Category Archives: Poland

Polish Rebels Exiled to Siberia

From The House of the Dead: Siberian Exile Under the Tsars, by Daniel Beer (Knopf, 2017), Kindle Loc. 2746-2776:

The Polish rebels shared the republican ideas of the Decembrists; theirs was a political and cultural nationalism that saw itself working in concert with the progressive nations of Europe, especially France and Italy. They sought to replace the autocratic “Holy Alliance of Monarchs” born of the Congress of Vienna in 1815 with a “Holy Alliance of Peoples.” Wysocki and his comrades rebelled under the slogan “For our freedom, and yours!”—making clear that their enemy was the Russian Empire, not its people. In Warsaw, the ceremonial dethronement of the Romanovs was preceded by a ceremony in honour of the Decembrists, organized by the Polish Patriotic Society. Five empty coffins, symbolizing the five executed ringleaders of 14 December 1825, were paraded through the streets of the Polish capital, and a religious service was held in the Orthodox Church, after which Wysocki addressed the crowd in front of the Royal Castle.

If the Poles had looked abroad for inspiration, their own insurrection catapulted them to the forefront of the European republican movement. There was an outpouring of support in the European press for the “French of the North” and calls (resisted by Louis Philippe I) for France to intervene in support of the rebels. French republicans, such as Godefroi Cavaignac and his fellow members of the Society of the Rights of Man, acknowledged their own debt to the Poles for having deflected Nicholas’s armies from intervention in France itself. The French general and hero of both the American War of Independence and the July Revolution, the Marquis de Lafayette, pushed unsuccessfully for France to recognize Poland. In Britain, there was a surge of indignation, followed by meetings and rallies in support of Poland, denouncing Russia and pushing for British intervention in the conflict. In July 1831, The Times fulminated: “How long will Russia be permitted, with impunity, to make war upon the ancient and noble nation of the Poles, the allies of France, the friends of England, the natural, and, centuries ago, the tried and victorious protectors of civilized Europe against the Turkish and Muscovite barbarians?” Across the Atlantic, there was also a tide of American public sympathy for the Polish rebels.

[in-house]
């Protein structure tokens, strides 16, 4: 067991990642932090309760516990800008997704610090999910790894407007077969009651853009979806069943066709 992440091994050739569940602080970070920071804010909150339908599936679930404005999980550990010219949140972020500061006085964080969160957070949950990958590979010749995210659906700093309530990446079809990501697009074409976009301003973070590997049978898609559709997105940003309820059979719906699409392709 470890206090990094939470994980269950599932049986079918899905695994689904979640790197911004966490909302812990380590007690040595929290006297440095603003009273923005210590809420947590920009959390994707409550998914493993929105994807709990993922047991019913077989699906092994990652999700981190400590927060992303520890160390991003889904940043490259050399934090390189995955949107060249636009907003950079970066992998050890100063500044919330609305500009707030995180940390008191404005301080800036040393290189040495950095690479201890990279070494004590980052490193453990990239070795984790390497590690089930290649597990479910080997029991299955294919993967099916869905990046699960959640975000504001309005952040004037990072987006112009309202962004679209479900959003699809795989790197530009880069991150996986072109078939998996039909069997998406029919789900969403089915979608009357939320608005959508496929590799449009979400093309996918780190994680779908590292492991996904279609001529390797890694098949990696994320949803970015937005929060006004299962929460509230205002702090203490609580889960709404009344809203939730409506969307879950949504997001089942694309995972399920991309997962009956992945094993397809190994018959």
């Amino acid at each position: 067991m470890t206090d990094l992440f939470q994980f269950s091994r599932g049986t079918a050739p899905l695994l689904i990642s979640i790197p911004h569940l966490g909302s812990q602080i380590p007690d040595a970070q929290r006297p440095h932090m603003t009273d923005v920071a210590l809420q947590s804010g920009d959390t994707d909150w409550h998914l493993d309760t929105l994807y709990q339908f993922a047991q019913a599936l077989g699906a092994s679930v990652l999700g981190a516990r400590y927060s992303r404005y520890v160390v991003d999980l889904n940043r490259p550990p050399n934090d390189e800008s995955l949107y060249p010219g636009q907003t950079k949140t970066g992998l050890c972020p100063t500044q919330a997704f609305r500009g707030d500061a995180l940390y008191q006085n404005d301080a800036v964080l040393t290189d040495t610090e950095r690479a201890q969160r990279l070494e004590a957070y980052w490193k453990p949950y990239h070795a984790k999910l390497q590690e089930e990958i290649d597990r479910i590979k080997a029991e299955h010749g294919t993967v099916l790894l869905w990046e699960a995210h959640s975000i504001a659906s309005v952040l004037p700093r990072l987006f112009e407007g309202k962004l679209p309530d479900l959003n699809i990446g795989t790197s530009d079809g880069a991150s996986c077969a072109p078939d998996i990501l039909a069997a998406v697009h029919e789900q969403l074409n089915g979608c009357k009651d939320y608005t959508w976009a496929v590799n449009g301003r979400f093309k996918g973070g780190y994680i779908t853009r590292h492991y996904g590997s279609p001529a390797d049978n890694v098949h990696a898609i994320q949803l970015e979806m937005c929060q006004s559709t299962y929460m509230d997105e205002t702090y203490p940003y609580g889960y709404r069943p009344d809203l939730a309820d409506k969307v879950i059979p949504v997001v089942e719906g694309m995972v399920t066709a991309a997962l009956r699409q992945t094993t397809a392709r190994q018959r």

The November Insurrection, as it became known, quickly erupted into a full-scale military confrontation between the Poles and the Russians, with both sides fielding the largest armies Europe had witnessed since the Napoleonic Wars. The insurgents had, however, overplayed their hand. They faced the might of the Imperial Russian Army while they were internally divided and commanded by hesitant men who could not decide whether to fight the Russians or negotiate with them. On 25 February 1831, a Polish force of 40,000 repelled 60,000 Russians on the Vistula to save Warsaw but managed to secure not a decisive victory but only a postponement of defeat. As Russian reinforcements poured into Poland, the rebels found themselves outnumbered and overwhelmed. After months of stubborn Polish resistance, tsarist troops ground their way back towards Warsaw and finally retook the city in October 1831.